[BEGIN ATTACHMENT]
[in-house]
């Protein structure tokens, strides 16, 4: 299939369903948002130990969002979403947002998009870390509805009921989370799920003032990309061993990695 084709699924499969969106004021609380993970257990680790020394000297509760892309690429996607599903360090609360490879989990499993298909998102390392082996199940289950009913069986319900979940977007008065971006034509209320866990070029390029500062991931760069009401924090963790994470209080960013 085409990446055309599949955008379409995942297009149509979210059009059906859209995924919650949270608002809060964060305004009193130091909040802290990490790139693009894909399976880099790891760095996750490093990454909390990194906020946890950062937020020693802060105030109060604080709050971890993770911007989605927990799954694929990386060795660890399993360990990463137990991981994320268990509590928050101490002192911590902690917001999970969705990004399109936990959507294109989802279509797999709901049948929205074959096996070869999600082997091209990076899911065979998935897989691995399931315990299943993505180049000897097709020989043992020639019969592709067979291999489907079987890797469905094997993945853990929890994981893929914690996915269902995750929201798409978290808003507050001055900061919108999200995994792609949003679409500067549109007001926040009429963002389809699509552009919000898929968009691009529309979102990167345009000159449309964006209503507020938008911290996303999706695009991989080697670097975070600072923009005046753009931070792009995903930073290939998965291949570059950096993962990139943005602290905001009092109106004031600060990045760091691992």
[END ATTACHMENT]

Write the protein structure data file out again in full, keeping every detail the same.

[in-house]
């Protein structure tokens, strides 16, 4: 299939369903948002130990969002979403947002998009870390509805009921989370799920003032990309061993990695 084709699924499969969106004021609380993970257990680790020394000297509760892309690429996607599903360090609360490879989990499993298909998102390392082996199940289950009913069986319900979940977007008065971006034509209320866990070029390029500062991931760069009401924090963790994470209080960013 085409990446055309599949955008379409995942297009149509979210059009059906859209995924919650949270608002809060964060305004009193130091909040802290990490790139693009894909399976880099790891760095996750490093990454909390990194906020946890950062937020020693802060105030109060604080709050971890993770911007989605927990799954694929990386060795660890399993360990990463137990991981994320268990509590928050101490002192911590902690917001999970969705990004399109936990959507294109989802279509797999709901049948929205074959096996070869999600082997091209990076899911065979998935897989691995399931315990299943993505180049000897097709020989043992020639019969592709067979291999489907079987890797469905094997993945853990929890994981893929914690996915269902995750929201798409978290808003507050001055900061919108999200995994792609949003679409500067549109007001926040009429963002389809699509552009919000898929968009691009529309979102990167345009000159449309964006209503507020938008911290996303999706695009991989080697670097975070600072923009005046753009931070792009995903930073290939998965291949570059950096993962990139943005602290905001009092109106004031600060990045760091691992």